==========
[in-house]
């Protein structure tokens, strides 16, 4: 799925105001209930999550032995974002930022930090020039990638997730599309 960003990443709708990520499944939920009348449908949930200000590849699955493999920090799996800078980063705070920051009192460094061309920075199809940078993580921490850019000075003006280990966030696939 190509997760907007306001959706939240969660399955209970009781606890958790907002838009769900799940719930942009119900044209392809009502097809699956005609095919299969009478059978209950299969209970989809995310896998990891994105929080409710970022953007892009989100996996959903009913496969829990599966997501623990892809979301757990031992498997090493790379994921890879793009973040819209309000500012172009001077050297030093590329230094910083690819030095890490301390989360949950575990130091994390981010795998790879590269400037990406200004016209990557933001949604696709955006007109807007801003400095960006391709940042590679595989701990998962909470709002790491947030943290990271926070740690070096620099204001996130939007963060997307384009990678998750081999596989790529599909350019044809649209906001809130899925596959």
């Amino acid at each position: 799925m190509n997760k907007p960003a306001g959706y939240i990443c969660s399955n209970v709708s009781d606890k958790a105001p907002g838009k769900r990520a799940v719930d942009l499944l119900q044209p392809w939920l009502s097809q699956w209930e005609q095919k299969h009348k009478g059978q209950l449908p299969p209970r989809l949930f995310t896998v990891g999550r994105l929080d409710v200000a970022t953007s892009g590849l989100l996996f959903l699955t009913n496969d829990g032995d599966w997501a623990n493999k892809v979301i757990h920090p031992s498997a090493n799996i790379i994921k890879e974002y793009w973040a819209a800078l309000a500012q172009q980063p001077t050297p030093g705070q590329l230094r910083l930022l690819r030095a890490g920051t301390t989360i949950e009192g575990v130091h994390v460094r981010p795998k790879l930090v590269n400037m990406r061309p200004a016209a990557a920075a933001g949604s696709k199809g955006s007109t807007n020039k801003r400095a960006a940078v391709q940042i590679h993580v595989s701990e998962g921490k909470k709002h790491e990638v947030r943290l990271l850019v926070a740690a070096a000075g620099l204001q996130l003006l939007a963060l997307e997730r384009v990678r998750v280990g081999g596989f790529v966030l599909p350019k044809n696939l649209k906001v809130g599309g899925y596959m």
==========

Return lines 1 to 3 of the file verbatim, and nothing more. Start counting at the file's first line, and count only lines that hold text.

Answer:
[in-house]
């Protein structure tokens, strides 16, 4: 799925105001209930999550032995974002930022930090020039990638997730599309 960003990443709708990520499944939920009348449908949930200000590849699955493999920090799996800078980063705070920051009192460094061309920075199809940078993580921490850019000075003006280990966030696939 190509997760907007306001959706939240969660399955209970009781606890958790907002838009769900799940719930942009119900044209392809009502097809699956005609095919299969009478059978209950299969209970989809995310896998990891994105929080409710970022953007892009989100996996959903009913496969829990599966997501623990892809979301757990031992498997090493790379994921890879793009973040819209309000500012172009001077050297030093590329230094910083690819030095890490301390989360949950575990130091994390981010795998790879590269400037990406200004016209990557933001949604696709955006007109807007801003400095960006391709940042590679595989701990998962909470709002790491947030943290990271926070740690070096620099204001996130939007963060997307384009990678998750081999596989790529599909350019044809649209906001809130899925596959």
């Amino acid at each position: 799925m190509n997760k907007p960003a306001g959706y939240i990443c969660s399955n209970v709708s009781d606890k958790a105001p907002g838009k769900r990520a799940v719930d942009l499944l119900q044209p392809w939920l009502s097809q699956w209930e005609q095919k299969h009348k009478g059978q209950l449908p299969p209970r989809l949930f995310t896998v990891g999550r994105l929080d409710v200000a970022t953007s892009g590849l989100l996996f959903l699955t009913n496969d829990g032995d599966w997501a623990n493999k892809v979301i757990h920090p031992s498997a090493n799996i790379i994921k890879e974002y793009w973040a819209a800078l309000a500012q172009q980063p001077t050297p030093g705070q590329l230094r910083l930022l690819r030095a890490g920051t301390t989360i949950e009192g575990v130091h994390v460094r981010p795998k790879l930090v590269n400037m990406r061309p200004a016209a990557a920075a933001g949604s696709k199809g955006s007109t807007n020039k801003r400095a960006a940078v391709q940042i590679h993580v595989s701990e998962g921490k909470k709002h790491e990638v947030r943290l990271l850019v926070a740690a070096a000075g620099l204001q996130l003006l939007a963060l997307e997730r384009v990678r998750v280990g081999g596989f790529v966030l599909p350019k044809n696939l649209k906001v809130g599309g899925y596959m």